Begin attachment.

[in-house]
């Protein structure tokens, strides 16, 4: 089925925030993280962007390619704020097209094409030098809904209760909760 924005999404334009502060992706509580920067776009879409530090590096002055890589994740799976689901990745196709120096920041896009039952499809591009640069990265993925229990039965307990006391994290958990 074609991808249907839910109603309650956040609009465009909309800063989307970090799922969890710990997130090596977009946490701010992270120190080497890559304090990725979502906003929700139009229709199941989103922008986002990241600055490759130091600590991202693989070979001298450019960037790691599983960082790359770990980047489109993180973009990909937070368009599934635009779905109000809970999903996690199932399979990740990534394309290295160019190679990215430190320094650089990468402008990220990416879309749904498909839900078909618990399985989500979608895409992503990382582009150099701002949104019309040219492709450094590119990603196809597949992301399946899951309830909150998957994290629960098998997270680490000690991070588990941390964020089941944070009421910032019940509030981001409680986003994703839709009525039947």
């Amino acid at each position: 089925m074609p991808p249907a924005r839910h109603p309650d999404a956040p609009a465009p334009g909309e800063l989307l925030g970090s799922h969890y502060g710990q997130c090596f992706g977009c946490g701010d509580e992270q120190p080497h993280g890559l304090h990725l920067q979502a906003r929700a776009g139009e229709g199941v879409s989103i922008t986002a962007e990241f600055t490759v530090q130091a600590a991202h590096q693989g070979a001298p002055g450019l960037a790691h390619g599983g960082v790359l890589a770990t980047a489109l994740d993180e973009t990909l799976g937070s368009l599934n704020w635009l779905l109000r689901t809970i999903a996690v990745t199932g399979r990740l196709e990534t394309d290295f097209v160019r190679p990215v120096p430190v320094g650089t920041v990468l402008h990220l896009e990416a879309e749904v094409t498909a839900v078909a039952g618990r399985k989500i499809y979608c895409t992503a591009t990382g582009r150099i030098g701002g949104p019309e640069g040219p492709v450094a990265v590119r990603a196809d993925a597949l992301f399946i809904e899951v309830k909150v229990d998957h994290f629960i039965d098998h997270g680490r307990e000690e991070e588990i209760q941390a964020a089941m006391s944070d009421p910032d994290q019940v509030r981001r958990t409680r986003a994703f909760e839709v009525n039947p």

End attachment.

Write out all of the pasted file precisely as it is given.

[in-house]
């Protein structure tokens, strides 16, 4: 089925925030993280962007390619704020097209094409030098809904209760909760 924005999404334009502060992706509580920067776009879409530090590096002055890589994740799976689901990745196709120096920041896009039952499809591009640069990265993925229990039965307990006391994290958990 074609991808249907839910109603309650956040609009465009909309800063989307970090799922969890710990997130090596977009946490701010992270120190080497890559304090990725979502906003929700139009229709199941989103922008986002990241600055490759130091600590991202693989070979001298450019960037790691599983960082790359770990980047489109993180973009990909937070368009599934635009779905109000809970999903996690199932399979990740990534394309290295160019190679990215430190320094650089990468402008990220990416879309749904498909839900078909618990399985989500979608895409992503990382582009150099701002949104019309040219492709450094590119990603196809597949992301399946899951309830909150998957994290629960098998997270680490000690991070588990941390964020089941944070009421910032019940509030981001409680986003994703839709009525039947």
């Amino acid at each position: 089925m074609p991808p249907a924005r839910h109603p309650d999404a956040p609009a465009p334009g909309e800063l989307l925030g970090s799922h969890y502060g710990q997130c090596f992706g977009c946490g701010d509580e992270q120190p080497h993280g890559l304090h990725l920067q979502a906003r929700a776009g139009e229709g199941v879409s989103i922008t986002a962007e990241f600055t490759v530090q130091a600590a991202h590096q693989g070979a001298p002055g450019l960037a790691h390619g599983g960082v790359l890589a770990t980047a489109l994740d993180e973009t990909l799976g937070s368009l599934n704020w635009l779905l109000r689901t809970i999903a996690v990745t199932g399979r990740l196709e990534t394309d290295f097209v160019r190679p990215v120096p430190v320094g650089t920041v990468l402008h990220l896009e990416a879309e749904v094409t498909a839900v078909a039952g618990r399985k989500i499809y979608c895409t992503a591009t990382g582009r150099i030098g701002g949104p019309e640069g040219p492709v450094a990265v590119r990603a196809d993925a597949l992301f399946i809904e899951v309830k909150v229990d998957h994290f629960i039965d098998h997270g680490r307990e000690e991070e588990i209760q941390a964020a089941m006391s944070d009421p910032d994290q019940v509030r981001r958990t409680r986003a994703f909760e839709v009525n039947p």